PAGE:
Suggestive Identifications: The Supreme Court's Due Process Test Fails to Meet its Own Criteria
Steven P. Grossman
University of Baltimore - School of Law
University of Baltimore Law Review, Vol. 11, No. 1, 1981
There are perhaps few procedures in our system of criminal justice more inexact than eyewitness identification of criminal suspects. This is due in large measure to the many subtle psychological influences that affect any person's ability to observe, retain, and recollect events, particularly when stress is present. The author discusses the current constitutional standard for the admissibility of eyewitness identifications and examines whether this test serves the interests it purports to uphold. After discussing the impact of psychological factors and suggestive police practices, the author offers some guidelines for more consistent application of the existing test.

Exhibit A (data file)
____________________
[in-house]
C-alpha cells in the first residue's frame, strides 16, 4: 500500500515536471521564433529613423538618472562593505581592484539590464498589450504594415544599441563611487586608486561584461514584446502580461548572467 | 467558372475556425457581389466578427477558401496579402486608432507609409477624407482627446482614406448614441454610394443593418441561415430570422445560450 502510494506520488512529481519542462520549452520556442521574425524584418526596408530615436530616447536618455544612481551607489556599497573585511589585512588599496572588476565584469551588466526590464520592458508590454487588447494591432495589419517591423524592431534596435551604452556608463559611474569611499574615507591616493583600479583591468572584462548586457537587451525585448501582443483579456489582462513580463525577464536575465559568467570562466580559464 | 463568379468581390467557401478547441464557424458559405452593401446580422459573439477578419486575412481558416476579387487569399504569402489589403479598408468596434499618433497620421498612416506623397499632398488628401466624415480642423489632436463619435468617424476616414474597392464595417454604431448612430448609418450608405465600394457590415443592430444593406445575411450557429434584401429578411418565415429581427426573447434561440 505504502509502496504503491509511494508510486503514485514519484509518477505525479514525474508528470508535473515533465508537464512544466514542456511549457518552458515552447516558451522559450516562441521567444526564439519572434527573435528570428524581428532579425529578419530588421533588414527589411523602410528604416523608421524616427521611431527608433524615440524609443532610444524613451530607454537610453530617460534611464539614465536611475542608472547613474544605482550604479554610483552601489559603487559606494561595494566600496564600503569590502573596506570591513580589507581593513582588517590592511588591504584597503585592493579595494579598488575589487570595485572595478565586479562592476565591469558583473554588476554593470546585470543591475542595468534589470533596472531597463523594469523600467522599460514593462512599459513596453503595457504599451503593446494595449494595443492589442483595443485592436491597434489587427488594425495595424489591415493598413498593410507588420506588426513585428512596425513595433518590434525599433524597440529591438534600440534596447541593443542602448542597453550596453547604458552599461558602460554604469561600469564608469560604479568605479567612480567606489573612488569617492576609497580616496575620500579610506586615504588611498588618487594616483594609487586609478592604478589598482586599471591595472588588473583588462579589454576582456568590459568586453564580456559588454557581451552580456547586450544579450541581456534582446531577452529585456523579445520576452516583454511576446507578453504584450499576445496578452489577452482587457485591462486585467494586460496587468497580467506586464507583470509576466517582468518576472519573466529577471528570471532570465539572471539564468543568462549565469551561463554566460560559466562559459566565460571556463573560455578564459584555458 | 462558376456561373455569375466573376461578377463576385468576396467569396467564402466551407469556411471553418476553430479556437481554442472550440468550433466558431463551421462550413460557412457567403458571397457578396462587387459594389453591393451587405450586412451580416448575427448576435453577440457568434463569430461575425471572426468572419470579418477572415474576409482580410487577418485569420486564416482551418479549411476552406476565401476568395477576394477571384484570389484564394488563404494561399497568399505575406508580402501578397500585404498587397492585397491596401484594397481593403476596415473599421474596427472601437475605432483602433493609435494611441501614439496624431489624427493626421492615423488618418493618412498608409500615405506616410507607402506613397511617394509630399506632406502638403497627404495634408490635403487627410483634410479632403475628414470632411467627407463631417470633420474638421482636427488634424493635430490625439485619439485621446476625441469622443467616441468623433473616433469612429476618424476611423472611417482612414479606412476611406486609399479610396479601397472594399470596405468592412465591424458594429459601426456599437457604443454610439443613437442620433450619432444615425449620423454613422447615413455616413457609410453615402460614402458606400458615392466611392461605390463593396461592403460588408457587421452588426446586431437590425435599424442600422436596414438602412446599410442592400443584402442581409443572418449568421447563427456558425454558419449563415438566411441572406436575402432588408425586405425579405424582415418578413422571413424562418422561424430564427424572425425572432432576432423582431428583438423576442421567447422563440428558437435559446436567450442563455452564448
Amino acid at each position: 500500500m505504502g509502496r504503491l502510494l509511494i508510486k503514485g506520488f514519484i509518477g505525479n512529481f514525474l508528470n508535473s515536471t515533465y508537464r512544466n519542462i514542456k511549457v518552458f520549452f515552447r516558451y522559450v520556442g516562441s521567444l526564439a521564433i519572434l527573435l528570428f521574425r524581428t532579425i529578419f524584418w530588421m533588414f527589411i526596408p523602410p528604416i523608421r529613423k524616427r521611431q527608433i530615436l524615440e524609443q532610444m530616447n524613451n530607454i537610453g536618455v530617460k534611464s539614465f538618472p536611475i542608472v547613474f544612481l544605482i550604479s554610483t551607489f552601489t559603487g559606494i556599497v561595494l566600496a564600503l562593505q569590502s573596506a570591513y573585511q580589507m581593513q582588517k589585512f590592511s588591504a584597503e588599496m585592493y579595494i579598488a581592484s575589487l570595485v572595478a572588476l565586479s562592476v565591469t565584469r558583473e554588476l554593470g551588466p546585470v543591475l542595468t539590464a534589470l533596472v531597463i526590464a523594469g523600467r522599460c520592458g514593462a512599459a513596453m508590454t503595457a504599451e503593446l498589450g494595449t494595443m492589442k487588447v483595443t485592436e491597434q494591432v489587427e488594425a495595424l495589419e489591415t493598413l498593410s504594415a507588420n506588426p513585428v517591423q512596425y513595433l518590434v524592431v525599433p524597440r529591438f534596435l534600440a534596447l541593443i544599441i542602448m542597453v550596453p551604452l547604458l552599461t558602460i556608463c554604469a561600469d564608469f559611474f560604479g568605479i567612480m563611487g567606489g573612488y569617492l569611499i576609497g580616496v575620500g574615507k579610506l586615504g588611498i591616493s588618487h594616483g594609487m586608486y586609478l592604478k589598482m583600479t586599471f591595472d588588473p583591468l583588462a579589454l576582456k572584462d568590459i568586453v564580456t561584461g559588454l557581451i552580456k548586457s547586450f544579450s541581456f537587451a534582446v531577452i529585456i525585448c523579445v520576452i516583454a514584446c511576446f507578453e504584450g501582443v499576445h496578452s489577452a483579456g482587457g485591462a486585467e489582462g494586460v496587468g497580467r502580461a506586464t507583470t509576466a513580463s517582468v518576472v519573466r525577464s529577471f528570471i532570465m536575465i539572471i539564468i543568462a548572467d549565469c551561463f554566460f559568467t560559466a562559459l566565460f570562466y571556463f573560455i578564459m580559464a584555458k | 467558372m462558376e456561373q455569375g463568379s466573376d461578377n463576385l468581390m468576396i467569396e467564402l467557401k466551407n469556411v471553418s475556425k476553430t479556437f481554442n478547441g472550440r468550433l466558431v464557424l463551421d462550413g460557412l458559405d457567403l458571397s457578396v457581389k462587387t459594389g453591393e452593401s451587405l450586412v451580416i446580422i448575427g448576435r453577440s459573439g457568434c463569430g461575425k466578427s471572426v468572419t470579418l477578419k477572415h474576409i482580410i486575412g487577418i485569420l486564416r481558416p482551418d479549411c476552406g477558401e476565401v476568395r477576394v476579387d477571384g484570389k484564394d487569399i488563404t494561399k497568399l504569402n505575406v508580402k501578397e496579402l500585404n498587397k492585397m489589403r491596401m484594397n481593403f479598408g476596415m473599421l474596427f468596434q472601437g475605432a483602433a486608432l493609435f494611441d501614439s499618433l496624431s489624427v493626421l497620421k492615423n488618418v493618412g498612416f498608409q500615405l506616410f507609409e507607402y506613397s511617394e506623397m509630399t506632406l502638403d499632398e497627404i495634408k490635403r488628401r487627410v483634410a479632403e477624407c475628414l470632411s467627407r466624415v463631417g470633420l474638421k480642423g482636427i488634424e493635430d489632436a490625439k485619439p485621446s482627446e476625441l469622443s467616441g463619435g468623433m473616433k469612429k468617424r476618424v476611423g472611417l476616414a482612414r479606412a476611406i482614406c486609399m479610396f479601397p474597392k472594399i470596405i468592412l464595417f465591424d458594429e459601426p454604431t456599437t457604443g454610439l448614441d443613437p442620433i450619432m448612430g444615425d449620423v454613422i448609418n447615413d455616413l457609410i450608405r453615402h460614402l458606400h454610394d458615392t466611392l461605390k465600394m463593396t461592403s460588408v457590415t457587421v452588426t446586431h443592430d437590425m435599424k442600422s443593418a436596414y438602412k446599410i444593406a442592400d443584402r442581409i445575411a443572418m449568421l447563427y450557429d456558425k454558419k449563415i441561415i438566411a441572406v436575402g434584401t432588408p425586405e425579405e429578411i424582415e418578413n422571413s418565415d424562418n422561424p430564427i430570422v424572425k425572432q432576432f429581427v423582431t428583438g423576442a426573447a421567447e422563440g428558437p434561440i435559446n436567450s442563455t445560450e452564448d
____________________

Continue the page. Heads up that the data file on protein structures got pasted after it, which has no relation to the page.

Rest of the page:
Number of Pages in PDF File: 58
Keywords: criminal suspects, eyewitness identification, Supreme Court, criminal law, admissibility of evidence, constitutional standards
JEL Classification: K14, K19, K39, K49Accepted Paper Series
Date posted: June 9, 2009
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